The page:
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The TB-303 has a single audio oscillator, which may be configured to produce either a sawtooth wave or a square wave. The square wave is derived from the sawtooth waveform using a simple, single-transistor waveshaping circuit. This produces a sound that is subtly different from the square waveform created by the dedicated hardware found in most analog synthesizers. It also includes a simple envelope generator, with a decay control only. A lowpass filter is also included, with -24dB per octave attenuation, and controls for cutoff frequency, resonance, and envelope modulation parameters. It is a common misconception that the filter is a 3 pole 18dB per octave design when in fact it is 4-pole 24dB per octave.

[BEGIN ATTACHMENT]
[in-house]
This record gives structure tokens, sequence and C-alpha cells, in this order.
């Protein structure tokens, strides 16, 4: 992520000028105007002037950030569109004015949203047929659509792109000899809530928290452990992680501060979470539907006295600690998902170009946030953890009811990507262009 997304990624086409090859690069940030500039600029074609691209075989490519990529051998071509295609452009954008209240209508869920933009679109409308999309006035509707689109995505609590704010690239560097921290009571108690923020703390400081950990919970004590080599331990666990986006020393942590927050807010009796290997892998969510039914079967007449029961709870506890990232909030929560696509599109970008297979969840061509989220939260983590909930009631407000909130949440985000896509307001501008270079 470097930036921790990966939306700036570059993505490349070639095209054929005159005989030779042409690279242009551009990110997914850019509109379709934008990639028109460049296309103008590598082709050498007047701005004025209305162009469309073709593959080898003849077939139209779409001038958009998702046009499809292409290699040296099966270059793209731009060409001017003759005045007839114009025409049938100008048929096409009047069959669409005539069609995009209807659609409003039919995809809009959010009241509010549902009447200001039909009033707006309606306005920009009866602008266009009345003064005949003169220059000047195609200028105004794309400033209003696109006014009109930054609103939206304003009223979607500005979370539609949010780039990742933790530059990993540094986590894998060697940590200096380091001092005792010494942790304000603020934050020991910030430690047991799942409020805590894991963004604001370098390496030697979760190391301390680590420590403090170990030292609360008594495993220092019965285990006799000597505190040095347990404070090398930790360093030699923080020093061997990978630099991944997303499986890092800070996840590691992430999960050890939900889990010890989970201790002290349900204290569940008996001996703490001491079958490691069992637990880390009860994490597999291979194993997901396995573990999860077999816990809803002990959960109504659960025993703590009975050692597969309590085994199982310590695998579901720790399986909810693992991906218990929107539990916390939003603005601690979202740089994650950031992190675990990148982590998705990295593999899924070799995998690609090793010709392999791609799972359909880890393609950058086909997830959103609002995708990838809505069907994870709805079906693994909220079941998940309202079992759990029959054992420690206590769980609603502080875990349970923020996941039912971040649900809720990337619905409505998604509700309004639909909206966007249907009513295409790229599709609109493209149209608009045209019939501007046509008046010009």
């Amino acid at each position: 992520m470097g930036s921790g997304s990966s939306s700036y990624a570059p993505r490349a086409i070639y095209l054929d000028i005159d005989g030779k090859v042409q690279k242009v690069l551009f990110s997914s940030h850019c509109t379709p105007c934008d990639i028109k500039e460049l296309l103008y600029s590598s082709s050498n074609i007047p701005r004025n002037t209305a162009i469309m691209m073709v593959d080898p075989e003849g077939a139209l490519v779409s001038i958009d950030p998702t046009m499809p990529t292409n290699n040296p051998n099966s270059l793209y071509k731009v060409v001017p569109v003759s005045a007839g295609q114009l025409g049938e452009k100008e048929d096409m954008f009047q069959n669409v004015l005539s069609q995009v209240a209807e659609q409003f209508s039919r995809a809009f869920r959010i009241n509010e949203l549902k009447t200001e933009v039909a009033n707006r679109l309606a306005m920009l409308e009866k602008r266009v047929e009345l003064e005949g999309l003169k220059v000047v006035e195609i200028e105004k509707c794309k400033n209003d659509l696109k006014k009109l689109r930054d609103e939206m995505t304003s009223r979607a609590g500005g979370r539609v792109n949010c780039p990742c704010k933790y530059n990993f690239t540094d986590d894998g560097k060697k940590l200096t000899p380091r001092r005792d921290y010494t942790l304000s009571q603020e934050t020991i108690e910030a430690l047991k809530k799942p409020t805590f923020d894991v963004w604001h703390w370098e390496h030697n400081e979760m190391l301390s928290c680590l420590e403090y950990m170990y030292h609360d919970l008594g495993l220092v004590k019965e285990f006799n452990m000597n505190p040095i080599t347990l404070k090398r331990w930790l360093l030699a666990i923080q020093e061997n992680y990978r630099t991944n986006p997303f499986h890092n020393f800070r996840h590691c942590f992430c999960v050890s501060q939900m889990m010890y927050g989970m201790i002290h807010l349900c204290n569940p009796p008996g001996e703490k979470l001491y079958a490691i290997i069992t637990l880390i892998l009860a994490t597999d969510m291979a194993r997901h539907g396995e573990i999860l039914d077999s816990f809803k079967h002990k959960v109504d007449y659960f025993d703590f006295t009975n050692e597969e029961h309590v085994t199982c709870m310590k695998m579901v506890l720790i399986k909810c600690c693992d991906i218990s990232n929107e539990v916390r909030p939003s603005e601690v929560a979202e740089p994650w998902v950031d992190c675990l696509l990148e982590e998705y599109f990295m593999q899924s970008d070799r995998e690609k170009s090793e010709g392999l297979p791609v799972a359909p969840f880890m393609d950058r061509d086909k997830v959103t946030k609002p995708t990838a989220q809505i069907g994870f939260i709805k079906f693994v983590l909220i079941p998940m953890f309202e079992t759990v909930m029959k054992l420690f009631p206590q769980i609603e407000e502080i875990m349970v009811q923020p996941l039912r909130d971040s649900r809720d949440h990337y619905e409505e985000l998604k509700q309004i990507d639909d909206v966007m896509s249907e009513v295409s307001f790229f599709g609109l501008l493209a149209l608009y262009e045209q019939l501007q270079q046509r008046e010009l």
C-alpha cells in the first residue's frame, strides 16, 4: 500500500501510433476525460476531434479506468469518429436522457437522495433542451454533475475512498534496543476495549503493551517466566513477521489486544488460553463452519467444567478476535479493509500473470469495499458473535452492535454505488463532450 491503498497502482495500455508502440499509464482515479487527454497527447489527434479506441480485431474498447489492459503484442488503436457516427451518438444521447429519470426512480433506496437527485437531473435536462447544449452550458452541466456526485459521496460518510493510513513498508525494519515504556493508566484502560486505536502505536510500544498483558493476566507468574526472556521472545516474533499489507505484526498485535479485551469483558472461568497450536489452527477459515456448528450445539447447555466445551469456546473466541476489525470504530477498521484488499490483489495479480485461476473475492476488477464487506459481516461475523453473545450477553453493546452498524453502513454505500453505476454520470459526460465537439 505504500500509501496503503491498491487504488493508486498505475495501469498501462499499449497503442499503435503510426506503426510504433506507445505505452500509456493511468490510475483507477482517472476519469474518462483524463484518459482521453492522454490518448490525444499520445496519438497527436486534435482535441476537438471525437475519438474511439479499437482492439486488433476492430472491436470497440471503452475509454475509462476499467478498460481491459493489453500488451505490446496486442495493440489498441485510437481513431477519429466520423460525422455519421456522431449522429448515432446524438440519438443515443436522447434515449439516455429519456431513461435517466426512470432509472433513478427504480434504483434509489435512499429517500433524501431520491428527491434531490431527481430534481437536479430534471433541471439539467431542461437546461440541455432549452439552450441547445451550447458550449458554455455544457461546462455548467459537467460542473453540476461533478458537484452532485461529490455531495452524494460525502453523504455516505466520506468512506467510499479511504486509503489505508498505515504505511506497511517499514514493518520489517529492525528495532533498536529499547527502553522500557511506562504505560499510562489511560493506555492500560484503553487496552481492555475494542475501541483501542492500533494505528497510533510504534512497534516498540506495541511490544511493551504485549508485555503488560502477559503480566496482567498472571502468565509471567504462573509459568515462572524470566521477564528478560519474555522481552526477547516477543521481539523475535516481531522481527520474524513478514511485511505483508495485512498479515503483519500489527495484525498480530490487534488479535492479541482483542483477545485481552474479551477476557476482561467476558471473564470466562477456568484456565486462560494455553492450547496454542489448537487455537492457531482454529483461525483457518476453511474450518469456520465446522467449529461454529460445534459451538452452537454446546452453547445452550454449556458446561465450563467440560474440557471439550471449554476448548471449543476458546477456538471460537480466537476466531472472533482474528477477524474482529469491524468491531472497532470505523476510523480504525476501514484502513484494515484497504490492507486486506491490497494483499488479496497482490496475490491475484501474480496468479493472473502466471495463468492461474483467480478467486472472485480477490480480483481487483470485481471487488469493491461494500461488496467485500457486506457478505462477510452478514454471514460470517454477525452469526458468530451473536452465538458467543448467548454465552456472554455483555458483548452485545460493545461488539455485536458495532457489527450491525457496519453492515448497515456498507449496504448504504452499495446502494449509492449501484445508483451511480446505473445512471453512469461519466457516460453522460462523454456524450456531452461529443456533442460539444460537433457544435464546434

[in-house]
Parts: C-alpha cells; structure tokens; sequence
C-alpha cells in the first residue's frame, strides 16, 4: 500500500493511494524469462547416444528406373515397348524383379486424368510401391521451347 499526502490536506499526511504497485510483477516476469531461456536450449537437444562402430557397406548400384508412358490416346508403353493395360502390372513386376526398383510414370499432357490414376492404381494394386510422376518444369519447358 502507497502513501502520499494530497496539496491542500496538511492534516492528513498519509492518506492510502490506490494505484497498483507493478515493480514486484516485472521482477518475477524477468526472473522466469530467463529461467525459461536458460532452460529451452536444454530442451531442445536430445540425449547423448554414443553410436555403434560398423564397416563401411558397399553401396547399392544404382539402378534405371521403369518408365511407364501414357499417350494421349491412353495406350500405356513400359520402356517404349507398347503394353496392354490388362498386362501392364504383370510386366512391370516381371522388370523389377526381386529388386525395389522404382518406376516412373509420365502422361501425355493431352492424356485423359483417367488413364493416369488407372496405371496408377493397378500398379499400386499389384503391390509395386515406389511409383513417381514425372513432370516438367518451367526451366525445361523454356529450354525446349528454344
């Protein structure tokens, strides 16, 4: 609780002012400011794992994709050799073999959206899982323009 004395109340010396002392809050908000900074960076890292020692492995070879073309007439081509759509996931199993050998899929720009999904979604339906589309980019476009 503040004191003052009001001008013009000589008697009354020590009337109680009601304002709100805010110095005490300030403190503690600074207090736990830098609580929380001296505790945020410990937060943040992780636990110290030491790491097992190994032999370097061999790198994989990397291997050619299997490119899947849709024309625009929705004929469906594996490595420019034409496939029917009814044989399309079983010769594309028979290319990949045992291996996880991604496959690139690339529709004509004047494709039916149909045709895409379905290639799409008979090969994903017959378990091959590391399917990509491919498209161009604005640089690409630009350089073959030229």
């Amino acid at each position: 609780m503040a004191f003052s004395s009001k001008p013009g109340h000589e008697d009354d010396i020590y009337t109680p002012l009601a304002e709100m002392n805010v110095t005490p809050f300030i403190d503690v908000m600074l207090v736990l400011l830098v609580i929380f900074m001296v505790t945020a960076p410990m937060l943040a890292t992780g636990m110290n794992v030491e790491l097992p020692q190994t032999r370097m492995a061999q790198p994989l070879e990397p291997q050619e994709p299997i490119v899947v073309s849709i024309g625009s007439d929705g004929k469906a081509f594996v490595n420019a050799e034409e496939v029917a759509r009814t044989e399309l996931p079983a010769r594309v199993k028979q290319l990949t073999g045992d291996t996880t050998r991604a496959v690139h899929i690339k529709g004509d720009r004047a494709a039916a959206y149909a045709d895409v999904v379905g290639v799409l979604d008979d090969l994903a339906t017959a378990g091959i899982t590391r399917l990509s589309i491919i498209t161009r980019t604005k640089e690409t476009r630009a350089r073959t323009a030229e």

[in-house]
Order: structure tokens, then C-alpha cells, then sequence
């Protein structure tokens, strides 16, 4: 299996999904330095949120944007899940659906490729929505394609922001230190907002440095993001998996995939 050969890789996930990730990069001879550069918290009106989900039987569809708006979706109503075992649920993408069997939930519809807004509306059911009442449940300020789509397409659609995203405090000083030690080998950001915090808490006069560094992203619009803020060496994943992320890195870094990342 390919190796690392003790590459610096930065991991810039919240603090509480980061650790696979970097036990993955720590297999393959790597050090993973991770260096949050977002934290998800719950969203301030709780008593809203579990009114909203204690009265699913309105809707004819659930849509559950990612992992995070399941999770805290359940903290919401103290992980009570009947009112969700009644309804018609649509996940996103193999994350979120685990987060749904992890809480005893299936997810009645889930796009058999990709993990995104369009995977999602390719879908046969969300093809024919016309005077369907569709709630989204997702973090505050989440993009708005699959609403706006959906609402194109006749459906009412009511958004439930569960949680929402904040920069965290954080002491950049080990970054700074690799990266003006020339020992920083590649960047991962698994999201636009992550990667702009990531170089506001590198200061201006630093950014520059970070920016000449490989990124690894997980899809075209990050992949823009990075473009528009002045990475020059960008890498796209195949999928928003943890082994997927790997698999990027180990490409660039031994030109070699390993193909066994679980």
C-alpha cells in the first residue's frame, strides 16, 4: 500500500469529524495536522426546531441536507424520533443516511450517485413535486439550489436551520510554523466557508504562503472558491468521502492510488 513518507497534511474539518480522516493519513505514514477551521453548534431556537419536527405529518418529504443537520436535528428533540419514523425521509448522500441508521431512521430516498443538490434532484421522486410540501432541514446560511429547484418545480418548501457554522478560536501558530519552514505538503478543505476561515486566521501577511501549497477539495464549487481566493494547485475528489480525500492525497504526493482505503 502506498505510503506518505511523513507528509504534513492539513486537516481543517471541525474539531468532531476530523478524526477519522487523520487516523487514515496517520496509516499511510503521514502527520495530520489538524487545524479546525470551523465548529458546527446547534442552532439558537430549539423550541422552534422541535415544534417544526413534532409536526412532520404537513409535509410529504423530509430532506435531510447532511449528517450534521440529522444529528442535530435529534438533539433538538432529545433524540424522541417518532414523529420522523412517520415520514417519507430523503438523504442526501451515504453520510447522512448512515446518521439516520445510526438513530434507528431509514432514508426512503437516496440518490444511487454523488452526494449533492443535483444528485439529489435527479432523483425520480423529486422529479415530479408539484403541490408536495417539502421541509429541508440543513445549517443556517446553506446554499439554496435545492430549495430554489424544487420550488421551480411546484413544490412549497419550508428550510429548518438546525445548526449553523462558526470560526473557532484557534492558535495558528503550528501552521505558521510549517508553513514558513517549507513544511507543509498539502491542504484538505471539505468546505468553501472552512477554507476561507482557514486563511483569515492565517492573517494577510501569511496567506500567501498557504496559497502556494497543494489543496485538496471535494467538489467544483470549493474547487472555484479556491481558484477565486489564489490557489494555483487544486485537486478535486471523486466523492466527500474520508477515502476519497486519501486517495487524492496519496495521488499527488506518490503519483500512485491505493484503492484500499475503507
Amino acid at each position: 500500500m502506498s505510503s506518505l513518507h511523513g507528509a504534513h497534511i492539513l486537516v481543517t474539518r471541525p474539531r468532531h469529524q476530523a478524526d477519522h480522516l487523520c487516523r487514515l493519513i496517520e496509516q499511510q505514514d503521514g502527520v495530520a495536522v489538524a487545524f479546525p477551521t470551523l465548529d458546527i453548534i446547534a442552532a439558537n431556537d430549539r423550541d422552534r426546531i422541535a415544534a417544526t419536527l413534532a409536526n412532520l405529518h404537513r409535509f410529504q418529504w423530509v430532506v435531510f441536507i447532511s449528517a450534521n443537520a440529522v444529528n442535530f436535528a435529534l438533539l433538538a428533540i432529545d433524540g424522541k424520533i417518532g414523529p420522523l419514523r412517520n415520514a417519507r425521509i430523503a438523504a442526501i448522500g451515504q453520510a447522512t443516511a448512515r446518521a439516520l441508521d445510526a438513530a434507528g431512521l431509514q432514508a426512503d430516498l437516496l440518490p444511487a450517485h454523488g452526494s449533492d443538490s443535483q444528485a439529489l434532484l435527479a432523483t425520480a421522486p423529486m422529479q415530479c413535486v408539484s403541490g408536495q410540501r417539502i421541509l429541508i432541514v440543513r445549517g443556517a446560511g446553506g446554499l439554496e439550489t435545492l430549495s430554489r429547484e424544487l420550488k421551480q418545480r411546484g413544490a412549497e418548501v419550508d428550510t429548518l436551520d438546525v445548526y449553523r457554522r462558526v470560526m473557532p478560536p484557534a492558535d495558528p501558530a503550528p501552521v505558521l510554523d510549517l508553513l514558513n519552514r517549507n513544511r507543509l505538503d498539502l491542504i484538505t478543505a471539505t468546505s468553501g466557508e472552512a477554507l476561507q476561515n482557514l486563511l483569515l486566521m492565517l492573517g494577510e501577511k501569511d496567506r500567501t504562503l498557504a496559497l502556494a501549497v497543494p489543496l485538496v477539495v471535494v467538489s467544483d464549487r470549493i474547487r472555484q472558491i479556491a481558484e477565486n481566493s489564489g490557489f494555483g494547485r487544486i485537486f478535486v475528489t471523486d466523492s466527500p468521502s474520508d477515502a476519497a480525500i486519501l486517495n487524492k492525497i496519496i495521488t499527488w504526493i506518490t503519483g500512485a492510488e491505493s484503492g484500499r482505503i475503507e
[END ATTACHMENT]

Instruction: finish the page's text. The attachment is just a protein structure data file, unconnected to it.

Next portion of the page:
The TB-303 sequencer has some unique features that contribute to its characteristic sound. During the programming of a sequence, the user can determine whether a note should be accented, and whether it should employ portamento, a smooth transition to the following note. The portamento circuitry employs a fixed slide time, meaning that whatever the interval between notes, the time taken to reach the correct pitch is always the same. The accent circuitry, as well as increasing the amplitude of a note, also emphasizes the EG filter's cutoff and resonance, resulting in a distinctive, hollow "wow" sound at higher resonance settings. Roland referred to this as "gimmick" circuitry.